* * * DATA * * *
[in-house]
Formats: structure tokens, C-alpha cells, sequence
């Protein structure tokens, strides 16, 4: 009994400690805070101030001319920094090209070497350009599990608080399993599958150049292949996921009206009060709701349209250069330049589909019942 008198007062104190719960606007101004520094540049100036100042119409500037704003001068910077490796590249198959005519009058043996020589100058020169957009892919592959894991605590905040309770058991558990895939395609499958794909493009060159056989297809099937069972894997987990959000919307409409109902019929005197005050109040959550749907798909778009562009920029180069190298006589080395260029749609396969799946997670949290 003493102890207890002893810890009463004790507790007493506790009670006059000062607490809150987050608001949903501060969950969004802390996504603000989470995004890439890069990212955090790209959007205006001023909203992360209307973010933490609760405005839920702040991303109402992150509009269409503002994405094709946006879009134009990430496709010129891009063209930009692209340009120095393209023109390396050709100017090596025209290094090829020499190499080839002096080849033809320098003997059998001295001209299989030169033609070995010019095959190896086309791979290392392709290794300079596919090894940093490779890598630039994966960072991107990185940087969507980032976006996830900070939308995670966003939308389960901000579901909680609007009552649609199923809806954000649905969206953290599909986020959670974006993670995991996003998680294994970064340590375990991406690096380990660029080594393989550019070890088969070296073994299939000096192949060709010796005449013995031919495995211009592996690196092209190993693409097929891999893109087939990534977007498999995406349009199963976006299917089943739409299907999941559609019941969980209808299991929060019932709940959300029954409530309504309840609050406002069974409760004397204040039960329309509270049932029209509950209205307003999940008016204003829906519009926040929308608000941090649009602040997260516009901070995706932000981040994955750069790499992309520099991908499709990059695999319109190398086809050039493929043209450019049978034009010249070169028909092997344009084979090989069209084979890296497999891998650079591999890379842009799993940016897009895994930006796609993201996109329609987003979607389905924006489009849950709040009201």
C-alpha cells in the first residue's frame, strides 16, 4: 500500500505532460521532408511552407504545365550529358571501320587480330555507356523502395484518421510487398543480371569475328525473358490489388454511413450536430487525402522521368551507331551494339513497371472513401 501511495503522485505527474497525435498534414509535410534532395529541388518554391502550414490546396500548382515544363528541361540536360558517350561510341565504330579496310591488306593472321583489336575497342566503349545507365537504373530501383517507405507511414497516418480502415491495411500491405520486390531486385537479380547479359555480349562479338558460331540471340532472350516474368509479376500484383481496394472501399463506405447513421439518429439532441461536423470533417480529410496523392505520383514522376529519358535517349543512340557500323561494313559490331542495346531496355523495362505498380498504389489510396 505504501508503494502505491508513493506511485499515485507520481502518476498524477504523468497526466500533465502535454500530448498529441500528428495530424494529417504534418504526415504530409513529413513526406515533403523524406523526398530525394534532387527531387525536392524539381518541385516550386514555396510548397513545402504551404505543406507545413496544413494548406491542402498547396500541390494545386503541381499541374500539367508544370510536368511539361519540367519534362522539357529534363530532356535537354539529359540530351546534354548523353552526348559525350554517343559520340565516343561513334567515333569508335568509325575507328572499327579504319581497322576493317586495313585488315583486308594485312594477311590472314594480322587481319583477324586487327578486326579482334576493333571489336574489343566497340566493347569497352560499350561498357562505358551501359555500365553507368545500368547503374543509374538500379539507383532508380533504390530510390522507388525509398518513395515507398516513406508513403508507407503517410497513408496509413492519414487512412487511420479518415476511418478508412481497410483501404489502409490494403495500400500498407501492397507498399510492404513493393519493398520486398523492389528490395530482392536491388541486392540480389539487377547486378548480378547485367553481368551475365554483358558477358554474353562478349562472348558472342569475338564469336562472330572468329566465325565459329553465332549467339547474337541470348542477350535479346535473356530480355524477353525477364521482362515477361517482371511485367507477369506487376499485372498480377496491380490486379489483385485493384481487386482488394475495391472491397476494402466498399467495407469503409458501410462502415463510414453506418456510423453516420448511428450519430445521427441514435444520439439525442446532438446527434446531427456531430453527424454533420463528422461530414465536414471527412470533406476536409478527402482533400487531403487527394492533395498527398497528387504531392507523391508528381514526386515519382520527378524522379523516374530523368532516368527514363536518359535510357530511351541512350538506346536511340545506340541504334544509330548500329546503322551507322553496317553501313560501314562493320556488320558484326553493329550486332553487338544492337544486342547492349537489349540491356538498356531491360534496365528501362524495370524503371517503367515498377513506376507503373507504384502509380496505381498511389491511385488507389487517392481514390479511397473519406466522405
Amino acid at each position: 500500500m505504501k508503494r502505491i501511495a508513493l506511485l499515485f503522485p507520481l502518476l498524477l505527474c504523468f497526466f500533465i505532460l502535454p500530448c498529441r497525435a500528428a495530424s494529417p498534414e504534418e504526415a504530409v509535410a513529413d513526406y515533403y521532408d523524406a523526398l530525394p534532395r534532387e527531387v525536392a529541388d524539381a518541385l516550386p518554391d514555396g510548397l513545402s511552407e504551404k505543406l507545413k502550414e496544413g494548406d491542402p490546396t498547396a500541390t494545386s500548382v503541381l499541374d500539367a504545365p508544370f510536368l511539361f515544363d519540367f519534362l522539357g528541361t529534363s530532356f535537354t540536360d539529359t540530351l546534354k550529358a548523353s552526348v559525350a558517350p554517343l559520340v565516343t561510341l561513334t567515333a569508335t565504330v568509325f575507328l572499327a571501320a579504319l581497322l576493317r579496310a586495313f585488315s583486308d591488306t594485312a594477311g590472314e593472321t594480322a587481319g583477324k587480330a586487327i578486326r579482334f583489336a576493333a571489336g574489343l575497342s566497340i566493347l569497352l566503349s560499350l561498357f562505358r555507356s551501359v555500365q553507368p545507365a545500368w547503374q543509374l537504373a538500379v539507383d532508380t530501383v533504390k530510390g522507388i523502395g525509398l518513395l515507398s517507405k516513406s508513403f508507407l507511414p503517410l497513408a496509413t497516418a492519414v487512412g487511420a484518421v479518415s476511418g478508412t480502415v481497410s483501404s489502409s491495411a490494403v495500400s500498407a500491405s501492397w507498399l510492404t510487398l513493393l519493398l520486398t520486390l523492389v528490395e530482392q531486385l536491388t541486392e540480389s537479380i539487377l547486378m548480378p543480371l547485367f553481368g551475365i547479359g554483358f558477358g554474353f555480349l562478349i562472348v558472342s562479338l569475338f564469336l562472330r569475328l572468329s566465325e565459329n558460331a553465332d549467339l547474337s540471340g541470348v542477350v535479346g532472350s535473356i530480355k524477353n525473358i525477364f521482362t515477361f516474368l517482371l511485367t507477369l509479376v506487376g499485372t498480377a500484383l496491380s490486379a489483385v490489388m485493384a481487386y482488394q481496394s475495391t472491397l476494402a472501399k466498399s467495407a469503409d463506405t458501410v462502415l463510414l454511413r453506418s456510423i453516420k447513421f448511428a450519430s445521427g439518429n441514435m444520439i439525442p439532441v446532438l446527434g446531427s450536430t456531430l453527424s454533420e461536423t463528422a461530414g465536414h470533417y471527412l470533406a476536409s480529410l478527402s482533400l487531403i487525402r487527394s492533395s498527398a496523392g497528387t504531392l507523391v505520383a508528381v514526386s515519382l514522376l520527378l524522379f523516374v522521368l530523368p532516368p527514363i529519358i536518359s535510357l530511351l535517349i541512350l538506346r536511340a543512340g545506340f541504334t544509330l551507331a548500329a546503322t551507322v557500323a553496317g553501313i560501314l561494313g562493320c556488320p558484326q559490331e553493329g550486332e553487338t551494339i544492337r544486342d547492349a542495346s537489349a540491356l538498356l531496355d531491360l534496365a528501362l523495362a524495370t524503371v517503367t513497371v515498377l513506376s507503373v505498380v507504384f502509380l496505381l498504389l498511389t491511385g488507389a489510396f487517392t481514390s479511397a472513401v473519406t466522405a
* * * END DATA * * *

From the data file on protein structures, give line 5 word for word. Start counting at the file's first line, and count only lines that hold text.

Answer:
Amino acid at each position: 500500500m505504501k508503494r502505491i501511495a508513493l506511485l499515485f503522485p507520481l502518476l498524477l505527474c504523468f497526466f500533465i505532460l502535454p500530448c498529441r497525435a500528428a495530424s494529417p498534414e504534418e504526415a504530409v509535410a513529413d513526406y515533403y521532408d523524406a523526398l530525394p534532395r534532387e527531387v525536392a529541388d524539381a518541385l516550386p518554391d514555396g510548397l513545402s511552407e504551404k505543406l507545413k502550414e496544413g494548406d491542402p490546396t498547396a500541390t494545386s500548382v503541381l499541374d500539367a504545365p508544370f510536368l511539361f515544363d519540367f519534362l522539357g528541361t529534363s530532356f535537354t540536360d539529359t540530351l546534354k550529358a548523353s552526348v559525350a558517350p554517343l559520340v565516343t561510341l561513334t567515333a569508335t565504330v568509325f575507328l572499327a571501320a579504319l581497322l576493317r579496310a586495313f585488315s583486308d591488306t594485312a594477311g590472314e593472321t594480322a587481319g583477324k587480330a586487327i578486326r579482334f583489336a576493333a571489336g574489343l575497342s566497340i566493347l569497352l566503349s560499350l561498357f562505358r555507356s551501359v555500365q553507368p545507365a545500368w547503374q543509374l537504373a538500379v539507383d532508380t530501383v533504390k530510390g522507388i523502395g525509398l518513395l515507398s517507405k516513406s508513403f508507407l507511414p503517410l497513408a496509413t497516418a492519414v487512412g487511420a484518421v479518415s476511418g478508412t480502415v481497410s483501404s489502409s491495411a490494403v495500400s500498407a500491405s501492397w507498399l510492404t510487398l513493393l519493398l520486398t520486390l523492389v528490395e530482392q531486385l536491388t541486392e540480389s537479380i539487377l547486378m548480378p543480371l547485367f553481368g551475365i547479359g554483358f558477358g554474353f555480349l562478349i562472348v558472342s562479338l569475338f564469336l562472330r569475328l572468329s566465325e565459329n558460331a553465332d549467339l547474337s540471340g541470348v542477350v535479346g532472350s535473356i530480355k524477353n525473358i525477364f521482362t515477361f516474368l517482371l511485367t507477369l509479376v506487376g499485372t498480377a500484383l496491380s490486379a489483385v490489388m485493384a481487386y482488394q481496394s475495391t472491397l476494402a472501399k466498399s467495407a469503409d463506405t458501410v462502415l463510414l454511413r453506418s456510423i453516420k447513421f448511428a450519430s445521427g439518429n441514435m444520439i439525442p439532441v446532438l446527434g446531427s450536430t456531430l453527424s454533420e461536423t463528422a461530414g465536414h470533417y471527412l470533406a476536409s480529410l478527402s482533400l487531403i487525402r487527394s492533395s498527398a496523392g497528387t504531392l507523391v505520383a508528381v514526386s515519382l514522376l520527378l524522379f523516374v522521368l530523368p532516368p527514363i529519358i536518359s535510357l530511351l535517349i541512350l538506346r536511340a543512340g545506340f541504334t544509330l551507331a548500329a546503322t551507322v557500323a553496317g553501313i560501314l561494313g562493320c556488320p558484326q559490331e553493329g550486332e553487338t551494339i544492337r544486342d547492349a542495346s537489349a540491356l538498356l531496355d531491360l534496365a528501362l523495362a524495370t524503371v517503367t513497371v515498377l513506376s507503373v505498380v507504384f502509380l496505381l498504389l498511389t491511385g488507389a489510396f487517392t481514390s479511397a472513401v473519406t466522405a